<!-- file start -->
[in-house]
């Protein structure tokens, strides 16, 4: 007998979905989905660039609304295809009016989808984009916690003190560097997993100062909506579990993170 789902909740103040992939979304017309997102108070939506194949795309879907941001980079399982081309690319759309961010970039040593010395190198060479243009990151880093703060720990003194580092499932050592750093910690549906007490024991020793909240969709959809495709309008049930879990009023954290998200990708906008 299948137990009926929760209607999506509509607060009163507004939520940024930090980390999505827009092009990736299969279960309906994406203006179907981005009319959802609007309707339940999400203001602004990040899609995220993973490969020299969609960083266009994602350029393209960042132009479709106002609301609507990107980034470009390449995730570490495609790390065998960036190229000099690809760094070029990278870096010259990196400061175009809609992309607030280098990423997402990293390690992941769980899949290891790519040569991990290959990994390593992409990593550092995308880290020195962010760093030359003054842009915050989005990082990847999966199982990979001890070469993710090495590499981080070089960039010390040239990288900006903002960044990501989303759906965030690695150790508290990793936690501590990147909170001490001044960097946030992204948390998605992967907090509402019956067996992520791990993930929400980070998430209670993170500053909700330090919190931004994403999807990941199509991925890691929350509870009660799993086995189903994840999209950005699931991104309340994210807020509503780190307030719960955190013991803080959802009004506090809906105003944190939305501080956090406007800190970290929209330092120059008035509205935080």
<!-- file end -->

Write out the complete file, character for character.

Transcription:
[in-house]
């Protein structure tokens, strides 16, 4: 007998979905989905660039609304295809009016989808984009916690003190560097997993100062909506579990993170 789902909740103040992939979304017309997102108070939506194949795309879907941001980079399982081309690319759309961010970039040593010395190198060479243009990151880093703060720990003194580092499932050592750093910690549906007490024991020793909240969709959809495709309008049930879990009023954290998200990708906008 299948137990009926929760209607999506509509607060009163507004939520940024930090980390999505827009092009990736299969279960309906994406203006179907981005009319959802609007309707339940999400203001602004990040899609995220993973490969020299969609960083266009994602350029393209960042132009479709106002609301609507990107980034470009390449995730570490495609790390065998960036190229000099690809760094070029990278870096010259990196400061175009809609992309607030280098990423997402990293390690992941769980899949290891790519040569991990290959990994390593992409990593550092995308880290020195962010760093030359003054842009915050989005990082990847999966199982990979001890070469993710090495590499981080070089960039010390040239990288900006903002960044990501989303759906965030690695150790508290990793936690501590990147909170001490001044960097946030992204948390998605992967907090509402019956067996992520791990993930929400980070998430209670993170500053909700330090919190931004994403999807990941199509991925890691929350509870009660799993086995189903994840999209950005699931991104309340994210807020509503780190307030719960955190013991803080959802009004506090809906105003944190939305501080956090406007800190970290929209330092120059008035509205935080």